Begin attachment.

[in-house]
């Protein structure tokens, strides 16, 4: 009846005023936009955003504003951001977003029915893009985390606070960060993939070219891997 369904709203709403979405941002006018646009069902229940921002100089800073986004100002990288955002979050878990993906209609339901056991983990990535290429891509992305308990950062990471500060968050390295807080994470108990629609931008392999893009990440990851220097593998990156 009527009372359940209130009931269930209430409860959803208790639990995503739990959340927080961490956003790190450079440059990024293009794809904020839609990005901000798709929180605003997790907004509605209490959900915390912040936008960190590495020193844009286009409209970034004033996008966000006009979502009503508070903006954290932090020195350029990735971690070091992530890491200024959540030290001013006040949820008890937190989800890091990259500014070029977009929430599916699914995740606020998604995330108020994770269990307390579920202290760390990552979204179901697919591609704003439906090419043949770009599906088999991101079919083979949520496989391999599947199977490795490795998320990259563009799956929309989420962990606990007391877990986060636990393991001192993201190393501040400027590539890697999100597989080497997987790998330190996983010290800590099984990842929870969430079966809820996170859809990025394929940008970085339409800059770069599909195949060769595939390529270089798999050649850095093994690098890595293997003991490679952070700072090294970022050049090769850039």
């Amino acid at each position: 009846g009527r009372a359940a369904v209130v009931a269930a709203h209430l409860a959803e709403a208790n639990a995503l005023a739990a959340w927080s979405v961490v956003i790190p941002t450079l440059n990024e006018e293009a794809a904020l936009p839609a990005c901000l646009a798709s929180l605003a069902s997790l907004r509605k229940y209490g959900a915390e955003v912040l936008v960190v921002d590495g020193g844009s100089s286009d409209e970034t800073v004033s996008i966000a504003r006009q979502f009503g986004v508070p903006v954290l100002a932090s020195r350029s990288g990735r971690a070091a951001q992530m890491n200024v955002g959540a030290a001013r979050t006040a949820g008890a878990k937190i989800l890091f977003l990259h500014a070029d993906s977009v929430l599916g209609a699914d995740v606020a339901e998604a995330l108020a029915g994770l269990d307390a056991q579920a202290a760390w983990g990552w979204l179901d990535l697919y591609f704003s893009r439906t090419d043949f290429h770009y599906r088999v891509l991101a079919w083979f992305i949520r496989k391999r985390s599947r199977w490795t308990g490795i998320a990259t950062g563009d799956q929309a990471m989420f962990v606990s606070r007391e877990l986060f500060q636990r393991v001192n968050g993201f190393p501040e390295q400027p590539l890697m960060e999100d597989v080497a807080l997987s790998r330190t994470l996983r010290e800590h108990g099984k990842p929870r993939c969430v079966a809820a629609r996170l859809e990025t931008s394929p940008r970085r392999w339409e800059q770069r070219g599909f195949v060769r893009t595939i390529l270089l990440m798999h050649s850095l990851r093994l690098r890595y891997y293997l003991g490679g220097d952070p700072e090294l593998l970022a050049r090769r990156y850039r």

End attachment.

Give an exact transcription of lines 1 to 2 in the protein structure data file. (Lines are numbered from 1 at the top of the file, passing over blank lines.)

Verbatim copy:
[in-house]
């Protein structure tokens, strides 16, 4: 009846005023936009955003504003951001977003029915893009985390606070960060993939070219891997 369904709203709403979405941002006018646009069902229940921002100089800073986004100002990288955002979050878990993906209609339901056991983990990535290429891509992305308990950062990471500060968050390295807080994470108990629609931008392999893009990440990851220097593998990156 009527009372359940209130009931269930209430409860959803208790639990995503739990959340927080961490956003790190450079440059990024293009794809904020839609990005901000798709929180605003997790907004509605209490959900915390912040936008960190590495020193844009286009409209970034004033996008966000006009979502009503508070903006954290932090020195350029990735971690070091992530890491200024959540030290001013006040949820008890937190989800890091990259500014070029977009929430599916699914995740606020998604995330108020994770269990307390579920202290760390990552979204179901697919591609704003439906090419043949770009599906088999991101079919083979949520496989391999599947199977490795490795998320990259563009799956929309989420962990606990007391877990986060636990393991001192993201190393501040400027590539890697999100597989080497997987790998330190996983010290800590099984990842929870969430079966809820996170859809990025394929940008970085339409800059770069599909195949060769595939390529270089798999050649850095093994690098890595293997003991490679952070700072090294970022050049090769850039």